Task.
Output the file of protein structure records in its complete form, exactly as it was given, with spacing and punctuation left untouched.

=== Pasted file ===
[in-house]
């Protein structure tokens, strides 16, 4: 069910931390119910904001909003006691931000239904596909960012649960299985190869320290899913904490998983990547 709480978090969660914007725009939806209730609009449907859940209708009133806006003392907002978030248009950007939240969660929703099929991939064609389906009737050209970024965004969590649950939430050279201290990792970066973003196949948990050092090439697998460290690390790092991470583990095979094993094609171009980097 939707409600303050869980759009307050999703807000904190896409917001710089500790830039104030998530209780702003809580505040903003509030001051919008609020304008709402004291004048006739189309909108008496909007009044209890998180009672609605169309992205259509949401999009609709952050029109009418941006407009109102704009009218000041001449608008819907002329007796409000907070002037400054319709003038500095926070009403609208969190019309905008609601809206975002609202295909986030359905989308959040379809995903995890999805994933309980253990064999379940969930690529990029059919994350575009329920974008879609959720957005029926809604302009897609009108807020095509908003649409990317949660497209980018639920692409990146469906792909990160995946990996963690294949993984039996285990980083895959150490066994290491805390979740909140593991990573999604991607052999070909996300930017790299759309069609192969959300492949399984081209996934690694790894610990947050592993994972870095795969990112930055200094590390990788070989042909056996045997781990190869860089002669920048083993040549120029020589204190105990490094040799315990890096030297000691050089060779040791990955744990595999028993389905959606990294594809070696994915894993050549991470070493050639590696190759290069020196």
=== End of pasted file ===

[in-house]
């Protein structure tokens, strides 16, 4: 069910931390119910904001909003006691931000239904596909960012649960299985190869320290899913904490998983990547 709480978090969660914007725009939806209730609009449907859940209708009133806006003392907002978030248009950007939240969660929703099929991939064609389906009737050209970024965004969590649950939430050279201290990792970066973003196949948990050092090439697998460290690390790092991470583990095979094993094609171009980097 939707409600303050869980759009307050999703807000904190896409917001710089500790830039104030998530209780702003809580505040903003509030001051919008609020304008709402004291004048006739189309909108008496909007009044209890998180009672609605169309992205259509949401999009609709952050029109009418941006407009109102704009009218000041001449608008819907002329007796409000907070002037400054319709003038500095926070009403609208969190019309905008609601809206975002609202295909986030359905989308959040379809995903995890999805994933309980253990064999379940969930690529990029059919994350575009329920974008879609959720957005029926809604302009897609009108807020095509908003649409990317949660497209980018639920692409990146469906792909990160995946990996963690294949993984039996285990980083895959150490066994290491805390979740909140593991990573999604991607052999070909996300930017790299759309069609192969959300492949399984081209996934690694790894610990947050592993994972870095795969990112930055200094590390990788070989042909056996045997781990190869860089002669920048083993040549120029020589204190105990490094040799315990890096030297000691050089060779040791990955744990595999028993389905959606990294594809070696994915894993050549991470070493050639590696190759290069020196």